Bleak outlook for region’s factories as survey shows they are already being hit by UK’s low growth

December 12, 2022

Manufacturers in the South West face a tough year ahead with the sector expected to contract in the face of a deteriorating economic outlook at home and abroad, according to a new survey.

The region’s manufacturing businesses are ending 2022 on a low, having suffered falling orders and a cutback in recruitment. 

But results of the latest quarterly survey from manufacturing group Make UK and business advisory firm BDO reveals worse to come in 2023.

It shows the sector across the UK contracting by 3.2% over the next 12 months, on the back of a forecast 4.4% contraction this year – although Make UK stressed this year’s figure is relative to a very strong 2021 when manufacturers bounced back from the impact of the pandemic.

Reflecting the significantly weakening market conditions, Make UK started this year by forecasting annual manufacturing growth of 3%, before revising it down to 1.7% in the summer, then 0.6% in September.

Its year-end warning of a 4.4% contraction shows how conditions have deteriorated within the past three months, it said.

While Make UK is forecasting GDP growth of 4.4% this year, it expects the UK economy to contract by 0.9% next year. 

Output from South West factories held up in the final quarter in line with the UK figure of plus 13%, according to the survey.

However, it is forecast to turn negative in the first quarter of 2023, also in line with the national outlook.

Total orders declined to a balance of minus 7% in the region and are forecast to remain weaker in the next quarter, also in line with the national picture.

Recruitment intentions among South West manufacturers also went into reverse over the past four months – in contrast to the rest of the country where the figures have stayed positive due to labour shortages and the demand for talent.

Make UK South West director Jim Davison, pictured above, said: “There is simply no sugar-coating the outlook for next year and possibly beyond.

“Even for a sector as resilient as manufacturing these are remarkably challenging times which are testing even the best and most successful of companies to the limit.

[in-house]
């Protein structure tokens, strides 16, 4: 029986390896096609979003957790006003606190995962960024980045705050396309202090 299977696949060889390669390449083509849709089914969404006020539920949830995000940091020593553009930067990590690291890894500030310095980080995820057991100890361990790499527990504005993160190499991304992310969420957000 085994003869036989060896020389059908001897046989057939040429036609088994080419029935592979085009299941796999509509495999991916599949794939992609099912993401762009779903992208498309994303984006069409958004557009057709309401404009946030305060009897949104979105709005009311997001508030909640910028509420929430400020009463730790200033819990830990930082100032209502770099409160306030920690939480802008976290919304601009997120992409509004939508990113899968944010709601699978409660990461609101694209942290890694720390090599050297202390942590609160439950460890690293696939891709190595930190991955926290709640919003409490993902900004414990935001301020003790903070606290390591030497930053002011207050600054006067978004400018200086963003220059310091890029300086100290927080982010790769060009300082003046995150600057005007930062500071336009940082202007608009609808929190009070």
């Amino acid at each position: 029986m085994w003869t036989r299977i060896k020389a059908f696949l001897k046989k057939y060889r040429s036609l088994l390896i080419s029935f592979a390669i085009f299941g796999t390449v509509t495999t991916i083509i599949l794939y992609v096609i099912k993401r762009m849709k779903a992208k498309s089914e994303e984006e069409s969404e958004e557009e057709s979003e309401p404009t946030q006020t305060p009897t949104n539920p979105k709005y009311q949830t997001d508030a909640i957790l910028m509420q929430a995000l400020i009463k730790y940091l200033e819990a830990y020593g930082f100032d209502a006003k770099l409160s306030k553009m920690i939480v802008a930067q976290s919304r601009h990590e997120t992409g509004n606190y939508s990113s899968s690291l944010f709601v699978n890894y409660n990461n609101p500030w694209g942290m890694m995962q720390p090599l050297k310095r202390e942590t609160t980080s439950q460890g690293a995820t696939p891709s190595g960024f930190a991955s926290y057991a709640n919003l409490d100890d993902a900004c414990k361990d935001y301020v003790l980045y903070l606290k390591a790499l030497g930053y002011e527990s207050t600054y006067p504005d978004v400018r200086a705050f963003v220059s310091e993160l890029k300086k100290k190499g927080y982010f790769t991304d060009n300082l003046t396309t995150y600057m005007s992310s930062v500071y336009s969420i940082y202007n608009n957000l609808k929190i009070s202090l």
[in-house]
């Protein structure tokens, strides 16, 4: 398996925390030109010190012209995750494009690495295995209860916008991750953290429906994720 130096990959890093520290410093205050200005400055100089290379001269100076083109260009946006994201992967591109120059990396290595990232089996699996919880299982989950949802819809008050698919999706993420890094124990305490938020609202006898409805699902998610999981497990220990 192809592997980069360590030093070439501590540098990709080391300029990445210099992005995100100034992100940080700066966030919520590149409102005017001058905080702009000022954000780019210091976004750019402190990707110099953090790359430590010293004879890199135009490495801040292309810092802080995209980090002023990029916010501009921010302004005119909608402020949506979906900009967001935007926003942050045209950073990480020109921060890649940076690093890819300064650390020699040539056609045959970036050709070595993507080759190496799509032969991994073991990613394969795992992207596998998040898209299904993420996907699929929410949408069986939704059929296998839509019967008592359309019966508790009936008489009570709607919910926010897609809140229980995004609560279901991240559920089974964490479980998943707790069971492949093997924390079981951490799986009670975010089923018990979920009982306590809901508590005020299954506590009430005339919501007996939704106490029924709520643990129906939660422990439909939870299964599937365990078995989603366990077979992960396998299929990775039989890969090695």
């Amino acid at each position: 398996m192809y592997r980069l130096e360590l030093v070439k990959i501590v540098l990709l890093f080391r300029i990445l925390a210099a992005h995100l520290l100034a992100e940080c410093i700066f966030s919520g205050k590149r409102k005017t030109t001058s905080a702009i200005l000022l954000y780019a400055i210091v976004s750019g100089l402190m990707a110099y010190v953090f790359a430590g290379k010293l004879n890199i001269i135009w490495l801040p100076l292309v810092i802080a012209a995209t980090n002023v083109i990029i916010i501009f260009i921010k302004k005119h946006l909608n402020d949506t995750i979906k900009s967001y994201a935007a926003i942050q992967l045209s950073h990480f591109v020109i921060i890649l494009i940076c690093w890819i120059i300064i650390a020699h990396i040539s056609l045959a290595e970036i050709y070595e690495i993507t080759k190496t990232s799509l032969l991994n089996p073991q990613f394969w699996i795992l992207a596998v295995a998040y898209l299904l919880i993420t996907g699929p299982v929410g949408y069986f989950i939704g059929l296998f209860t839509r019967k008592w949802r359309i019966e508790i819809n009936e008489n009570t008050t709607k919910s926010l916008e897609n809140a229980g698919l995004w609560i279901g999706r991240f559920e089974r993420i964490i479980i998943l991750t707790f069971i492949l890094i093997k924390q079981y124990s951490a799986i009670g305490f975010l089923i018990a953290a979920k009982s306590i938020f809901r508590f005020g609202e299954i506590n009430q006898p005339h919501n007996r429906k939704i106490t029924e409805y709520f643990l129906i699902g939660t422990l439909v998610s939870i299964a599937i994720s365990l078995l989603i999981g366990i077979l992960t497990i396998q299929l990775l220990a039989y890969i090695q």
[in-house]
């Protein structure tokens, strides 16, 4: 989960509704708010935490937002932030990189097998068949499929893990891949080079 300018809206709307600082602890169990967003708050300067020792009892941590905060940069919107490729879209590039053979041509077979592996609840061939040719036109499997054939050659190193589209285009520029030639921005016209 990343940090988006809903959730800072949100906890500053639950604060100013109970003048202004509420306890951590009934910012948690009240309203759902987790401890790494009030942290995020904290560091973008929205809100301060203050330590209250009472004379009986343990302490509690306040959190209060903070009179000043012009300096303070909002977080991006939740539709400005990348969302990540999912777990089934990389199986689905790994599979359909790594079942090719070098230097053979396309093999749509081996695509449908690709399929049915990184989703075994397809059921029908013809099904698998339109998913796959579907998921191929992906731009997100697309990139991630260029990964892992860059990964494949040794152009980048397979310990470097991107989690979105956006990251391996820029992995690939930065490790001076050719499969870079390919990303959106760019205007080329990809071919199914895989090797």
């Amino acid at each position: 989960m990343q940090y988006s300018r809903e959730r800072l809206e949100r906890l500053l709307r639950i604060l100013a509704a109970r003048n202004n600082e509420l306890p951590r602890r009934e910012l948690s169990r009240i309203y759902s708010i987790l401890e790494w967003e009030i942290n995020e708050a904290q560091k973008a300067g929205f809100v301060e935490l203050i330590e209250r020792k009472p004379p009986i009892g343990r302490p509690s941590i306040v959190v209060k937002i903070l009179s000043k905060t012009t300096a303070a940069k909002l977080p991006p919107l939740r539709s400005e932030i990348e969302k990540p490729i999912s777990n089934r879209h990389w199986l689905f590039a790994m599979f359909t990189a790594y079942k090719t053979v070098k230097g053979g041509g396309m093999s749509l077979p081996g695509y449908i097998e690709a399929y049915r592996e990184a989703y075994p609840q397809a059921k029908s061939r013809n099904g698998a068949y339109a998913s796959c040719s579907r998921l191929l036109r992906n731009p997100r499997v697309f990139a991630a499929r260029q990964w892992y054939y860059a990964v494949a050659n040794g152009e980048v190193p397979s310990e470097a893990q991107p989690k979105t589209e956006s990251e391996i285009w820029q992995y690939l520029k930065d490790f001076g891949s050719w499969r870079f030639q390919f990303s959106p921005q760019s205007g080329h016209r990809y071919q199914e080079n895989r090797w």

“As a result, while the Chancellor has already brought in some welcome measures to help ease the cost pressure on companies in the short term, it may not be too long before we see him having to bring more firepower to ease cost pressures.”

He said a bigger issue was that the UK risked sleepwalking into an acceptance that little or no growth was the norm. 

“Government needs to work with industry as a matter of urgency to deliver a long-term industrial strategy that has growth at national and regional levels at its heart,” he added.

BDO head of manufacturing in the South West, Matthew Sewell, pictured right, acknowledged that the government had put forward some welcome measures to help UK manufacturers in the short term – but he warned that South West manufacturing businesses needed clarity on robust long-term measures.

“The sector needs to understand the long-term assistance they can expect so they can plan for their future,” he added.

“Without adequate long-term government support, we will have a manufacturing sector which is reluctant to invest in new technologies, such as automation and energy efficient equipment, as they will hold onto their money to ensure they can keep the doors open in the short term.

“This scenario will have a negative impact on the future competitiveness and viability of the sector.”

On the back of the survey results, Make UK has re-iterated its call for government to develop a wide-ranging industrial strategy with a long-term vision at national and regional level.

Measures it is urging the government to consider include:

  • Alleviating labour shortages with temporary easements to the migration system and ensure manufacturers have the funds to train and retrain employees by expanding the tax exemption for work related training into a wider Training Investment Allowance.
  • Tackling the increased cost to business by extending business rates reliefs for retail hospitality and leisure to manufacturing
  • Spurring on much needed immediate investment by allowing first year allowances
  • Re-thinking recent decisions on the R&D tax relief for small businesses to ensure manufacturers are not deterred from investing in critical innovations.

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